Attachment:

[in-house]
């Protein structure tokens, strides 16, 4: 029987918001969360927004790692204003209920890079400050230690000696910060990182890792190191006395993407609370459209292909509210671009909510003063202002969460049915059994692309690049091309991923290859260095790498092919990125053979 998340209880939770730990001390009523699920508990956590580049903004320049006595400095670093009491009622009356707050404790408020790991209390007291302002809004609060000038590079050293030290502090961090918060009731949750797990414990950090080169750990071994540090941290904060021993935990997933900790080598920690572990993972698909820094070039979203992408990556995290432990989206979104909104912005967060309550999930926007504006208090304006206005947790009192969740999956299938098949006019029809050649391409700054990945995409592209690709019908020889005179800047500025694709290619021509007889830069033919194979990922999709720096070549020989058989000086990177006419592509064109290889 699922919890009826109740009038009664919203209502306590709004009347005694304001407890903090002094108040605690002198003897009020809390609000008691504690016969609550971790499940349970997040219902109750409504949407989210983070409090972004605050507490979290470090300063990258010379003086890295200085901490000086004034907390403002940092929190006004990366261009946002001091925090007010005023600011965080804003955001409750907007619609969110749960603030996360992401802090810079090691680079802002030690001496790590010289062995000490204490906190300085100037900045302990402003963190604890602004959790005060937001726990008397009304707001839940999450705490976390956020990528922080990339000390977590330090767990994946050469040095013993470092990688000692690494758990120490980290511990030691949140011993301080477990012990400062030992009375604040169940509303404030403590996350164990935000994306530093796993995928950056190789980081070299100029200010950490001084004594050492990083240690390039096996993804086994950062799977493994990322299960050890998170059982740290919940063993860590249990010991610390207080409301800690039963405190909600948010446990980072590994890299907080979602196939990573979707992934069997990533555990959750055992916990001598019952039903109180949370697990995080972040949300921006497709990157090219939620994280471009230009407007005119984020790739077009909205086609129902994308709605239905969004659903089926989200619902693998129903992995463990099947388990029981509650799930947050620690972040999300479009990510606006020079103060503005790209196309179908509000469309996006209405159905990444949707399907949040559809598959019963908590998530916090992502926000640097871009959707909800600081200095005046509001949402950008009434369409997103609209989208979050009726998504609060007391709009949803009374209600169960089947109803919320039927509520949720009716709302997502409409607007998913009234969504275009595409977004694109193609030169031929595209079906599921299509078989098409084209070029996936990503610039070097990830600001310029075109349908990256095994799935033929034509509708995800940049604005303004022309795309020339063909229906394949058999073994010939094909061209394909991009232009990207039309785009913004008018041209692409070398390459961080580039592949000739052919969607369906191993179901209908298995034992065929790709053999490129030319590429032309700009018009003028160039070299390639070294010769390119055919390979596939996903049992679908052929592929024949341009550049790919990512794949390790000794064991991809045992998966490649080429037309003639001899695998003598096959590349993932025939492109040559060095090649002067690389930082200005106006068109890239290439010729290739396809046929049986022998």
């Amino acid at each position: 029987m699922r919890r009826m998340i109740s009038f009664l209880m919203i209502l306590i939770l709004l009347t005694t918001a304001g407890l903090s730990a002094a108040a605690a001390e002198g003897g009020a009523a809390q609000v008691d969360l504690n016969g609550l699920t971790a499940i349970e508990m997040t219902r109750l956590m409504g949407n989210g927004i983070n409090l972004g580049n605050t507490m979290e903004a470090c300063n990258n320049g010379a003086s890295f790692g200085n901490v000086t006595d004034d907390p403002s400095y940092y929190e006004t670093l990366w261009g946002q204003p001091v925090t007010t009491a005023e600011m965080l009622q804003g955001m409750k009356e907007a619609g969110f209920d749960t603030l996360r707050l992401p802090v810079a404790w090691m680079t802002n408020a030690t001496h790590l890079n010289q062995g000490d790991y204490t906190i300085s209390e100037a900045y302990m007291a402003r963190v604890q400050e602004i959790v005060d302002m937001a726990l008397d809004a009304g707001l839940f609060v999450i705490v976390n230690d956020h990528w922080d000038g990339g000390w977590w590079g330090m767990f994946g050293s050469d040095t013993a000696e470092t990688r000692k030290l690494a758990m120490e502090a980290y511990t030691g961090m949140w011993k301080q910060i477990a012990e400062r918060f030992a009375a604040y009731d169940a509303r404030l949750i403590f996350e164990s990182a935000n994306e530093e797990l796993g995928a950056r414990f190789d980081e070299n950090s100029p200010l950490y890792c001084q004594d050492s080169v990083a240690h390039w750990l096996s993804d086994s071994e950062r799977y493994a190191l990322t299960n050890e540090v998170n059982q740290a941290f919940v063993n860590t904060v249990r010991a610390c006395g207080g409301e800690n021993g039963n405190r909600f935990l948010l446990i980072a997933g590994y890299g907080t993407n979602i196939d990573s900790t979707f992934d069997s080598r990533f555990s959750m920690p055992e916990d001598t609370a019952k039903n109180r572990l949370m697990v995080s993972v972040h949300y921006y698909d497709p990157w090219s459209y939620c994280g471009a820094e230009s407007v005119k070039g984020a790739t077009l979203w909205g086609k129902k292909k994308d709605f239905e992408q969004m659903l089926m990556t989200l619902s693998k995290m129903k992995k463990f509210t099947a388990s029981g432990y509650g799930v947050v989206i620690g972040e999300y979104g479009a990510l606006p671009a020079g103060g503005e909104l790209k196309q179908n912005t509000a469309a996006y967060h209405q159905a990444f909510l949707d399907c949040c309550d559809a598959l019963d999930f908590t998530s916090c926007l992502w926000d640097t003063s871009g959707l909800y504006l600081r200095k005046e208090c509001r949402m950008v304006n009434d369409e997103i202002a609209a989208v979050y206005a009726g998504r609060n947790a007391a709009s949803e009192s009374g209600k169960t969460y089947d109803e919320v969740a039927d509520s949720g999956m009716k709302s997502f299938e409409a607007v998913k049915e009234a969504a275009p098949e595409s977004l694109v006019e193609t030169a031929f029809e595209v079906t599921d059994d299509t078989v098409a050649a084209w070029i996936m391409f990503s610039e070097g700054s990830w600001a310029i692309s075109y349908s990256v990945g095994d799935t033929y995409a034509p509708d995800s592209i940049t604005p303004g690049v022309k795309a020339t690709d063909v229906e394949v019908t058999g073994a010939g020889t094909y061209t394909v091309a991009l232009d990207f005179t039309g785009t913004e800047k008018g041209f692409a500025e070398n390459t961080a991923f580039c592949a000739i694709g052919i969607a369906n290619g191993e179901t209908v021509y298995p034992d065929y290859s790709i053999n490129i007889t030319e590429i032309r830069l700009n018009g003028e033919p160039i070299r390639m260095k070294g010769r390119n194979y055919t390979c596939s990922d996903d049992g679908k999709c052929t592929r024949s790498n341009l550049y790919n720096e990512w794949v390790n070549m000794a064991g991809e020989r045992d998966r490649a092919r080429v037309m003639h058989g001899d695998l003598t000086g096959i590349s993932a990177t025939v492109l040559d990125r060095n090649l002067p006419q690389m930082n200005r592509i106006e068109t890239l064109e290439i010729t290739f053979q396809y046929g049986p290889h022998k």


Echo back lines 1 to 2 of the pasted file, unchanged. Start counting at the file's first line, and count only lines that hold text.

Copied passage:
[in-house]
């Protein structure tokens, strides 16, 4: 029987918001969360927004790692204003209920890079400050230690000696910060990182890792190191006395993407609370459209292909509210671009909510003063202002969460049915059994692309690049091309991923290859260095790498092919990125053979 998340209880939770730990001390009523699920508990956590580049903004320049006595400095670093009491009622009356707050404790408020790991209390007291302002809004609060000038590079050293030290502090961090918060009731949750797990414990950090080169750990071994540090941290904060021993935990997933900790080598920690572990993972698909820094070039979203992408990556995290432990989206979104909104912005967060309550999930926007504006208090304006206005947790009192969740999956299938098949006019029809050649391409700054990945995409592209690709019908020889005179800047500025694709290619021509007889830069033919194979990922999709720096070549020989058989000086990177006419592509064109290889 699922919890009826109740009038009664919203209502306590709004009347005694304001407890903090002094108040605690002198003897009020809390609000008691504690016969609550971790499940349970997040219902109750409504949407989210983070409090972004605050507490979290470090300063990258010379003086890295200085901490000086004034907390403002940092929190006004990366261009946002001091925090007010005023600011965080804003955001409750907007619609969110749960603030996360992401802090810079090691680079802002030690001496790590010289062995000490204490906190300085100037900045302990402003963190604890602004959790005060937001726990008397009304707001839940999450705490976390956020990528922080990339000390977590330090767990994946050469040095013993470092990688000692690494758990120490980290511990030691949140011993301080477990012990400062030992009375604040169940509303404030403590996350164990935000994306530093796993995928950056190789980081070299100029200010950490001084004594050492990083240690390039096996993804086994950062799977493994990322299960050890998170059982740290919940063993860590249990010991610390207080409301800690039963405190909600948010446990980072590994890299907080979602196939990573979707992934069997990533555990959750055992916990001598019952039903109180949370697990995080972040949300921006497709990157090219939620994280471009230009407007005119984020790739077009909205086609129902994308709605239905969004659903089926989200619902693998129903992995463990099947388990029981509650799930947050620690972040999300479009990510606006020079103060503005790209196309179908509000469309996006209405159905990444949707399907949040559809598959019963908590998530916090992502926000640097871009959707909800600081200095005046509001949402950008009434369409997103609209989208979050009726998504609060007391709009949803009374209600169960089947109803919320039927509520949720009716709302997502409409607007998913009234969504275009595409977004694109193609030169031929595209079906599921299509078989098409084209070029996936990503610039070097990830600001310029075109349908990256095994799935033929034509509708995800940049604005303004022309795309020339063909229906394949058999073994010939094909061209394909991009232009990207039309785009913004008018041209692409070398390459961080580039592949000739052919969607369906191993179901209908298995034992065929790709053999490129030319590429032309700009018009003028160039070299390639070294010769390119055919390979596939996903049992679908052929592929024949341009550049790919990512794949390790000794064991991809045992998966490649080429037309003639001899695998003598096959590349993932025939492109040559060095090649002067690389930082200005106006068109890239290439010729290739396809046929049986022998």